Mother's Day can be a tough time if you have a complicated experience of being or having a mother. This could be because your mother has died, you and your mother have a strained or estranged relationship, or perhaps because you want children but are struggling to become a mother.
It’s important to take care of yourself as you go through a time that brings up a lot of difficult feelings. Here are a few tips on how to get started.
Acknowledge your feelings
There’s no right or wrong way to feel on Mother’s Day. It's okay to feel sad, angry, numb, hurt, or any combination of complicated emotions. Writing in a journal or noticing how these emotions feel in your body can help you understand and accept your experience. Allow yourself to feel whatever you need to feel, without shame. Your experience is valid.
Be gentle with yourself
Don’t push yourself too hard on Mother's Day. Instead, think of activities that will help you feel good and decompress, even if they’re just something small. This could be taking a nap, reading a book, or going for a walk. Having this downtime can help make sure you have the space to go through any emotional experience the day might bring up for you.
Spend time with people you love
Consider connecting with close friends or other family members on Mother's Day. They can be a source of distraction and help cheer you up if that’s the kind of support you need. If you are close with people who have similar experiences with mothers or motherhood as you do, sharing those feelings of grief, loss, or anger together can be very powerful. Above all, surrounding yourself with people who care about you on this day can remind you of how much you are valued and loved.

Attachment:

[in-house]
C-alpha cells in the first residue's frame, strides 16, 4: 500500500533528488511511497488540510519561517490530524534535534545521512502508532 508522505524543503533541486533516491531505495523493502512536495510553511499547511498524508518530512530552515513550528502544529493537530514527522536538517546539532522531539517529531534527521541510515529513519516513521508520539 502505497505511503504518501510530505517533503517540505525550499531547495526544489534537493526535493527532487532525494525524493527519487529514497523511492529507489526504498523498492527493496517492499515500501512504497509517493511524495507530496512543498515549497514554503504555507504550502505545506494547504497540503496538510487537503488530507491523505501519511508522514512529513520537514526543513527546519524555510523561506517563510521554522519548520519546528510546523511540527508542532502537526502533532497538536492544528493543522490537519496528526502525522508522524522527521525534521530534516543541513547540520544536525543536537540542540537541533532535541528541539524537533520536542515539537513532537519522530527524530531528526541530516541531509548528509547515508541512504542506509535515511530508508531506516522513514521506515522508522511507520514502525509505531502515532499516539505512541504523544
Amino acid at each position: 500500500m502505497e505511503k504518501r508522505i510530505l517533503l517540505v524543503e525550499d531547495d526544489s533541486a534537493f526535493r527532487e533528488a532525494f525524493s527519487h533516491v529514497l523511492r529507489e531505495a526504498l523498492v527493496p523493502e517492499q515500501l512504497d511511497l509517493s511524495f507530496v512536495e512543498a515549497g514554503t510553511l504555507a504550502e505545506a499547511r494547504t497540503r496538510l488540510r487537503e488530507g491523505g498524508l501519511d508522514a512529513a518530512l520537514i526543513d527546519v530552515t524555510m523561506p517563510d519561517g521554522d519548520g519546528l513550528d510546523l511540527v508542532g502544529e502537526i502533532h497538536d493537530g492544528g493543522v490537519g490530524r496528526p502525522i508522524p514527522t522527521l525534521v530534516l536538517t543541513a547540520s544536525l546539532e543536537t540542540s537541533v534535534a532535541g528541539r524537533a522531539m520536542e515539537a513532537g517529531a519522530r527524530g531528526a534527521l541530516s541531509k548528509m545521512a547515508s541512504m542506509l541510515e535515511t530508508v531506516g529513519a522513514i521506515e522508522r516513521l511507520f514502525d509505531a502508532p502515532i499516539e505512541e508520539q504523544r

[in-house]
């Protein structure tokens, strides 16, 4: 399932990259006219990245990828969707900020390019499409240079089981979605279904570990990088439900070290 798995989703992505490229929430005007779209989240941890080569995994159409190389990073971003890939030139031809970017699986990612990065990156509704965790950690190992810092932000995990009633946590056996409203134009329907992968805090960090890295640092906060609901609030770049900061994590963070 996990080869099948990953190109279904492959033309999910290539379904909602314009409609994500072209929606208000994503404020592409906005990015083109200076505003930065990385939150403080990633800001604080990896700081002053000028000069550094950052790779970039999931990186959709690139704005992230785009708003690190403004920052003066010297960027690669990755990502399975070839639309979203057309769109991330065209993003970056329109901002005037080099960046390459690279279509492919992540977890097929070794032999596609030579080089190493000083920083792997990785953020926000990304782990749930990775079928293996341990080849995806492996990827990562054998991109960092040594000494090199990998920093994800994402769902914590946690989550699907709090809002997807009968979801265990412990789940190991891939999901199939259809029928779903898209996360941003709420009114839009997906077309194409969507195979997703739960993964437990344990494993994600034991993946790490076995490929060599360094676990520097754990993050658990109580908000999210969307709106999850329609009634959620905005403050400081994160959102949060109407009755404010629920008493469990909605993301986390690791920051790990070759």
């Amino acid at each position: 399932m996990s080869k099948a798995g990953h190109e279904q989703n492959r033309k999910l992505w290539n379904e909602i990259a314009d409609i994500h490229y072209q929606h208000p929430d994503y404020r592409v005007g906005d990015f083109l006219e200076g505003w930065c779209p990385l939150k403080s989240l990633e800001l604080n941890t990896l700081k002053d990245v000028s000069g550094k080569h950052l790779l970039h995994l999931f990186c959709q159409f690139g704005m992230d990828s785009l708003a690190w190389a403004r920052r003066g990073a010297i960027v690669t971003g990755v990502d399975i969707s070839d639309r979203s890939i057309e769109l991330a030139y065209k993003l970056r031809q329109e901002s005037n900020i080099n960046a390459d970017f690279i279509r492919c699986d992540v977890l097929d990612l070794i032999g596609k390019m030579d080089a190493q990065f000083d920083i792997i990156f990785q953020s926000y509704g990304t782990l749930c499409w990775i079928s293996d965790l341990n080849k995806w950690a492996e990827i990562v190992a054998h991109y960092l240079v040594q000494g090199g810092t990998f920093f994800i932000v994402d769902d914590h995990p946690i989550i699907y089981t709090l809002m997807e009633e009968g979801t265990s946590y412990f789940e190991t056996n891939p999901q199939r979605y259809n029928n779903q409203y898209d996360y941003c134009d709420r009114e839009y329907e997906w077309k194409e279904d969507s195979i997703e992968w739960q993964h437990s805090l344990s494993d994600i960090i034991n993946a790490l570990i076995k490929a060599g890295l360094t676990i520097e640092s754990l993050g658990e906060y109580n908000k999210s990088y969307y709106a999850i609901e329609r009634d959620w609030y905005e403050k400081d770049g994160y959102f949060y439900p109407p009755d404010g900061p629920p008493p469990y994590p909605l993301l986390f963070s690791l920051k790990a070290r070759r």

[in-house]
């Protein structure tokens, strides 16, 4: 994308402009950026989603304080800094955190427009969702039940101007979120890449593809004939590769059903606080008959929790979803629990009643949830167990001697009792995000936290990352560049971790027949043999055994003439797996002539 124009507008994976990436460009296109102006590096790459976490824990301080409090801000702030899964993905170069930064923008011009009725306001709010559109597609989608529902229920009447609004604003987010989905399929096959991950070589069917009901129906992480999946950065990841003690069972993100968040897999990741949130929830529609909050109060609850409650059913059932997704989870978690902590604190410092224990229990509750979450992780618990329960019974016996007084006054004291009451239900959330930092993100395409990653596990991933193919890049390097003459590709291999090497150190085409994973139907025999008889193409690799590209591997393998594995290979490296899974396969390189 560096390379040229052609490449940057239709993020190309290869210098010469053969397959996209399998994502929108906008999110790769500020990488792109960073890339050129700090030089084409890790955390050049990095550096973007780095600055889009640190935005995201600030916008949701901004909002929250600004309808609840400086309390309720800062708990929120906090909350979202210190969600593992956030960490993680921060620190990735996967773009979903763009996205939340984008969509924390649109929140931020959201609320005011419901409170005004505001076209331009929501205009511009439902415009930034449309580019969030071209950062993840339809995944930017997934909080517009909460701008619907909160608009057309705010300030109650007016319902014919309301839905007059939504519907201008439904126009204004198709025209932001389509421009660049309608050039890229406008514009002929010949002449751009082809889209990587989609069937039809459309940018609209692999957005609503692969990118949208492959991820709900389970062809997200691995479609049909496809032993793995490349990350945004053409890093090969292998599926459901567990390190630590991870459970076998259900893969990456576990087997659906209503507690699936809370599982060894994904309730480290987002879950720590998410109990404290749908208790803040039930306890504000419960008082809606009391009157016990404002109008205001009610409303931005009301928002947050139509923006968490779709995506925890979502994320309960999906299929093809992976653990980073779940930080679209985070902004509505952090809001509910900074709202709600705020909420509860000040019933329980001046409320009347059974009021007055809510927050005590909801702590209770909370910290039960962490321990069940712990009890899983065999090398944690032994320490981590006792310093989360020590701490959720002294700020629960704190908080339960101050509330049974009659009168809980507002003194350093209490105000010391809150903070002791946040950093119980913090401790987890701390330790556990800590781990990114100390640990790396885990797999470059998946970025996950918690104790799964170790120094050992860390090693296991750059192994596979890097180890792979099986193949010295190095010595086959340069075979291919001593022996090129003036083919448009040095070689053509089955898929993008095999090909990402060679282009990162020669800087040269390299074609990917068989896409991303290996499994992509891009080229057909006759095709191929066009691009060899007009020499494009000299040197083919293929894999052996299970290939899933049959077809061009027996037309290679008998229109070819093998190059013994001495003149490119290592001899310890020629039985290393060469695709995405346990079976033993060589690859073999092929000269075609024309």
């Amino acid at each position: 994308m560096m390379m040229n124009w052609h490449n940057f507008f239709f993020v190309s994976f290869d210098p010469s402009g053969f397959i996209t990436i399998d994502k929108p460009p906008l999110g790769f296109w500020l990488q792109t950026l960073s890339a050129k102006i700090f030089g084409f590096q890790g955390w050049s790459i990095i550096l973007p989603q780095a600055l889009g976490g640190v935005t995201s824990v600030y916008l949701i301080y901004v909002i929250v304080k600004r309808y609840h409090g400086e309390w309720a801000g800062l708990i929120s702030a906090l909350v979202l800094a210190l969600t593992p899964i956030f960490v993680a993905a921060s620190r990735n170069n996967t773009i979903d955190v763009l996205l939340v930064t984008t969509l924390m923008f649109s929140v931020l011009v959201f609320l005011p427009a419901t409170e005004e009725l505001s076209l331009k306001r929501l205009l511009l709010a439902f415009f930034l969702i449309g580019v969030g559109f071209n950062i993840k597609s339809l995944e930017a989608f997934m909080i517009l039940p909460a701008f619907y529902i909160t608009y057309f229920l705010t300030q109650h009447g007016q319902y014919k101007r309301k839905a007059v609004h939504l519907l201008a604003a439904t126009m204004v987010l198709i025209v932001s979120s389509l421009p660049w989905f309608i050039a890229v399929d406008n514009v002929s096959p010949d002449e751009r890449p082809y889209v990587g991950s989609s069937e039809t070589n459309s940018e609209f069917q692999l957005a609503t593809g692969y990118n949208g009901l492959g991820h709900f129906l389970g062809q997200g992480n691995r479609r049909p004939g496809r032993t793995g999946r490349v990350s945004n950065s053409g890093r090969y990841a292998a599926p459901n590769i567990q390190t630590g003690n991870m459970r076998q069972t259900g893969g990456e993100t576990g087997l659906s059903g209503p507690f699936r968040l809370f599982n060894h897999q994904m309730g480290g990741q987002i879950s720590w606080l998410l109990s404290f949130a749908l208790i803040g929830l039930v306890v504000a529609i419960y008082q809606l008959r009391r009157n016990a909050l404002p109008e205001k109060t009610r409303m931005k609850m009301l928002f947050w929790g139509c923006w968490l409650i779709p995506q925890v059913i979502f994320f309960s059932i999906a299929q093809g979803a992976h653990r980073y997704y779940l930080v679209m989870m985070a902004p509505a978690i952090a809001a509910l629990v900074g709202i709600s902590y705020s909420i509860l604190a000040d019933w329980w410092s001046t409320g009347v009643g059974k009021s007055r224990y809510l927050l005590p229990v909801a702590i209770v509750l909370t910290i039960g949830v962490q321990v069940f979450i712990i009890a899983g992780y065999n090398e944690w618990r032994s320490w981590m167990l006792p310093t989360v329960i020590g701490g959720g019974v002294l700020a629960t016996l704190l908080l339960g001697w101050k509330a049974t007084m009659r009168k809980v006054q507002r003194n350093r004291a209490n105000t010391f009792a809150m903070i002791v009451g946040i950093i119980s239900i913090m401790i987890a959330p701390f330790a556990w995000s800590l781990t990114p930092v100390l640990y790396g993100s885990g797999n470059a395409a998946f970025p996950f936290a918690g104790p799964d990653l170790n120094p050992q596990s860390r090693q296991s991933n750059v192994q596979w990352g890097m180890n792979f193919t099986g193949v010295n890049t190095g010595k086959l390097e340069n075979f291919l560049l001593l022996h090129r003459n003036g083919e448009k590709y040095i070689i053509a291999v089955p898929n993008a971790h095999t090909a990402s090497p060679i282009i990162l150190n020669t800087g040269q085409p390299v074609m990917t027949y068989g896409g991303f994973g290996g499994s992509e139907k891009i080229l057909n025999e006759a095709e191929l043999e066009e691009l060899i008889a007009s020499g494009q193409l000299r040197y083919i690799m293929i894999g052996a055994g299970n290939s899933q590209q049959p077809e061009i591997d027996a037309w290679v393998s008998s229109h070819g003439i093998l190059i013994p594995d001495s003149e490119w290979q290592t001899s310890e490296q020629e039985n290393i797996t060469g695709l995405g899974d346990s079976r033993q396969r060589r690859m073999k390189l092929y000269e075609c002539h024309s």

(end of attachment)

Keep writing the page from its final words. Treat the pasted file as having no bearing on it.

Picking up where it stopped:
Avoid social media
If you find that social media makes you feel bad on Mother's Day, it's okay to take a break from it. A flood of posts of pictures of people with their moms or captions of platitudes about Mother's Day can feel alienating. Remember that despite the carefully curated content of social media, the truth is many people have complicated relationships with their mothers or with motherhood. You're not alone in feeling this way, and it’s not fair to compare the complexities of your experience with those seemingly “perfect” images.
If you're struggling to cope with Mother's Day, it could be a sign that it’s time to grapple with bigger feelings about your experiences with your mother or with motherhood. Connecting with a therapist can help you find perspective and clarity. We’re ready to help — to learn more, click the button below to schedule a free phone consultation.